Tuesday, November 25, 2014


Thanks to my many readers in the BBC Executive Unit for helping Phil sort out the missing minutes. Now the challenge is to find a story.

There isn't one I can see. More an emerging narrative. July and September's Executive meetings both featured lunchtime learning sessions - about drama and reaching UK communities. Both featured discussions, and presumably reassurances, about giving output control of BBC America to a US company, AMC Networks.

Self-effacing Ben Stephenson overcame his inherent shyness to lead the drama presentation, summed up thus "The session focussed on views from the industry; the current status and achievements of BBC Drama; and the differences between how Drama is produced in the US versus the UK." The trouble is that some of those differences are being eroded by the new partnership with BBC America. Despite extra funding from the licence-fee, Mr Stephenson loves co-commissions, which fund glossy production. (Check his flights to New York and LA). Glossy doesn't always mean good, as the fictional skoolboy hero Nigel Molesworth found when backing racehorses.

Currently on our screens with BBC America funding we have Intruders and Atlantis. Next year we get two spooky ersatz 19th century offerings, "The Living and The Dead" and "Jonathan Strange and Mr Norrell" (first commissioned way back in 2012) and "The Last Kingdom", an adaptation of the Saxon sagas of former Nationwide researcher Bernard Cornwell. Also coming, eventually, to the BBC, with BBC America funding, is a third series of Ripper Street, currently offered on Amazon Prime Instant Video. In production, series 3 of Orphan Black; in debate, series 3 of The Musketeers.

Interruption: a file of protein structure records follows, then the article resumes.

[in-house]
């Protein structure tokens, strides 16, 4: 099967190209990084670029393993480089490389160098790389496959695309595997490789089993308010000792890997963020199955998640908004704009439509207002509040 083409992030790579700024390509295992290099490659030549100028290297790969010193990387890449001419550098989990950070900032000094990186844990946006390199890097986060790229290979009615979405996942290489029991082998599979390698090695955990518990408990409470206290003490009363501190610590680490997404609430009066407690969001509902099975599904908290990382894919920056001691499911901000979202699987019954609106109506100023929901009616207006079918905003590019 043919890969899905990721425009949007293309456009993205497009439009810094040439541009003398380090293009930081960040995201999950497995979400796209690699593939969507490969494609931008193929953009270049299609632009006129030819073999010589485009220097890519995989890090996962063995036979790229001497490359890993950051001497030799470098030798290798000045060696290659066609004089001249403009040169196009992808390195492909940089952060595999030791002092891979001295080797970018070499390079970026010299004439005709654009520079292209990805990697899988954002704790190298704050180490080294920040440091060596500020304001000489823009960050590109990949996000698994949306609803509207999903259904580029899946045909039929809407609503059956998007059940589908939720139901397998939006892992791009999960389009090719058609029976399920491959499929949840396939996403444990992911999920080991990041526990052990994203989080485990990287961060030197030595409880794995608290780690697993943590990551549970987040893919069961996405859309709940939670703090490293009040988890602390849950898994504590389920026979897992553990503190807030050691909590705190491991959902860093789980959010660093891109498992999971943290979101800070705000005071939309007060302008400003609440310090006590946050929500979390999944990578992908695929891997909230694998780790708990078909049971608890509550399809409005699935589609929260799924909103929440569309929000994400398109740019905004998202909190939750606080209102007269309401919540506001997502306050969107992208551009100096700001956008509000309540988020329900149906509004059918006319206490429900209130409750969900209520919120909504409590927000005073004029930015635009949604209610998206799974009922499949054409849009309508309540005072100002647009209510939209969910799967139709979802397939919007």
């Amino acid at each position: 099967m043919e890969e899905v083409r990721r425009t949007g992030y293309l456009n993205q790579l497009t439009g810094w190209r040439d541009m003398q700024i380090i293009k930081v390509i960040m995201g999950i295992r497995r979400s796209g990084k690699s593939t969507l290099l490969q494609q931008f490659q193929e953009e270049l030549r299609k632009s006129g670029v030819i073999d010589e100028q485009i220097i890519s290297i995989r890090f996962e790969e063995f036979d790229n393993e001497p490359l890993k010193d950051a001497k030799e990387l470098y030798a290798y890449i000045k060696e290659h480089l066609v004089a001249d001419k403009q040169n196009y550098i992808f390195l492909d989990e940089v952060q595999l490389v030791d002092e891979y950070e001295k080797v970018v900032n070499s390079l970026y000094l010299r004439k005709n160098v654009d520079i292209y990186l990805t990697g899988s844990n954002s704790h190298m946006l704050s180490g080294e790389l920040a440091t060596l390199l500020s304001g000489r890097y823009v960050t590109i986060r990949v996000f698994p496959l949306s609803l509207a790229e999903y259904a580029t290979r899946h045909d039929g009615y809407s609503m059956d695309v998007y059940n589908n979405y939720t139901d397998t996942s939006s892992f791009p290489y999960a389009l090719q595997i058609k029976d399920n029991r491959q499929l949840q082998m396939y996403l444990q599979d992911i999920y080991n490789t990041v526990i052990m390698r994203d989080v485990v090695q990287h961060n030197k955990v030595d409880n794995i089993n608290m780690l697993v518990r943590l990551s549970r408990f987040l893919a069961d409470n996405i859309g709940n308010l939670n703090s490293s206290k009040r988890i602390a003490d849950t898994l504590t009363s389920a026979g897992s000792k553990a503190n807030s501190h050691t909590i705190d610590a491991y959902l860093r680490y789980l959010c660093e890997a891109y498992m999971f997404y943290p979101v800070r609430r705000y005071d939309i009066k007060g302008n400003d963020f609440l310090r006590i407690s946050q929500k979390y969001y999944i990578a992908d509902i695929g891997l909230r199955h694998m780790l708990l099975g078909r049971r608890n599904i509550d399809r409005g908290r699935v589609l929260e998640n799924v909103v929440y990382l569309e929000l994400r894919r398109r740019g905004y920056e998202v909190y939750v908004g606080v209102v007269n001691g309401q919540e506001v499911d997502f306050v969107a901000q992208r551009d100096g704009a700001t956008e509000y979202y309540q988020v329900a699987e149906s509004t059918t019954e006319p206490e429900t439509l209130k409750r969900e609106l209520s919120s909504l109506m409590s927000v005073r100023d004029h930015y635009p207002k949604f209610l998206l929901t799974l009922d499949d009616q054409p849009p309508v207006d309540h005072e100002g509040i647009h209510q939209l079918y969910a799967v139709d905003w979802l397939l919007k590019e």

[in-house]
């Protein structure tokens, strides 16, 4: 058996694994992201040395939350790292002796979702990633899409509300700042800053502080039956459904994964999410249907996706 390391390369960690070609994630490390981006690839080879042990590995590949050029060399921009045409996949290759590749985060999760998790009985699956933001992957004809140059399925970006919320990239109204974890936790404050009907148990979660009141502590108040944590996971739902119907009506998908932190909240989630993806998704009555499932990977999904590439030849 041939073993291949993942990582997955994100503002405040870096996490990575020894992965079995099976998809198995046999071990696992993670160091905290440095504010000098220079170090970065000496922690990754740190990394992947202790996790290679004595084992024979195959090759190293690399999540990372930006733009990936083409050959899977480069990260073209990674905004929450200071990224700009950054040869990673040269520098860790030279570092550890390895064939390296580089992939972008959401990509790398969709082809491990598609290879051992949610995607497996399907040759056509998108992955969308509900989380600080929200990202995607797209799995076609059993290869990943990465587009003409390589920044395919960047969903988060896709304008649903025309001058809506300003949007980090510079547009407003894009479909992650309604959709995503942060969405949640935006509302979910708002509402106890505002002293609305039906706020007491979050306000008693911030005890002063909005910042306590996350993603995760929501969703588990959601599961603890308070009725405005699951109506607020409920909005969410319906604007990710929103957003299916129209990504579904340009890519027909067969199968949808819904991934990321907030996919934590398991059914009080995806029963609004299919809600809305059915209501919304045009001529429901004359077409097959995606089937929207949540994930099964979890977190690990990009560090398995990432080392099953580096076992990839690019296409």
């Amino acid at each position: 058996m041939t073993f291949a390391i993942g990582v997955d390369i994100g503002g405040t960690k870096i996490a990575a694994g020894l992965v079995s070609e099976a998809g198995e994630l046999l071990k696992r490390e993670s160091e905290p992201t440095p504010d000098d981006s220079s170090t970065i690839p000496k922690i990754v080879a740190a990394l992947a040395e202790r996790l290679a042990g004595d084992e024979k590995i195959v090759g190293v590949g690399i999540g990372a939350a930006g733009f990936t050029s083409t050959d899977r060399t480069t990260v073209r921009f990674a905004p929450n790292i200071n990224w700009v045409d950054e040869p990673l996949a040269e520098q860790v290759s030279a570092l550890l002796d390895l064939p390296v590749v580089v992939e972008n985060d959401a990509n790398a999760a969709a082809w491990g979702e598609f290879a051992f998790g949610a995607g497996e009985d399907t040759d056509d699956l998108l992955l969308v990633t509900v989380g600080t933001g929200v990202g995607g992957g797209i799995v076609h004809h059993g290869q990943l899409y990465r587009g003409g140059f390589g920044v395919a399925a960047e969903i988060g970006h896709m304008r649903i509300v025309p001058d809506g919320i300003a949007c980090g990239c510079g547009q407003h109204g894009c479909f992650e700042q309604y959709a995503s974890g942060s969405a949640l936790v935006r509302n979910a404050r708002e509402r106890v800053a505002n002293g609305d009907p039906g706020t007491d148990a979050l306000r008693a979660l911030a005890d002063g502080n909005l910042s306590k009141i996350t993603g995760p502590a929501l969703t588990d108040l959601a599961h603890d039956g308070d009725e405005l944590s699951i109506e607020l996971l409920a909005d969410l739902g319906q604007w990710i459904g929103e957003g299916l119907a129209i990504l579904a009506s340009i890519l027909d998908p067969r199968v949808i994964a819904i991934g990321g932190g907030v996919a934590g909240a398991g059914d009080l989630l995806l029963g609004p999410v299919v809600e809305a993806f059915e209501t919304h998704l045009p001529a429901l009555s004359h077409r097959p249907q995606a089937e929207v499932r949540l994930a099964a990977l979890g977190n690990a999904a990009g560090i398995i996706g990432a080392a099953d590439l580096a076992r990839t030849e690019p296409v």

Poldark is coming back to BBC1 - but not BBC America. "Classic" stuff seems to be staying with PBS Masterpiece Theatre, with Wolf Hall also promised for 2015.

All good, if it works. But there's little sign of riskier, cheaper alternatives in the making. No timely one-offs, or simple two and three handers, nearly all original writing focussed on mini-series, and no sign of more theatre videos, like the Duchess of Malfi.   Risk, as Sky Arts has shown, is not all about money.

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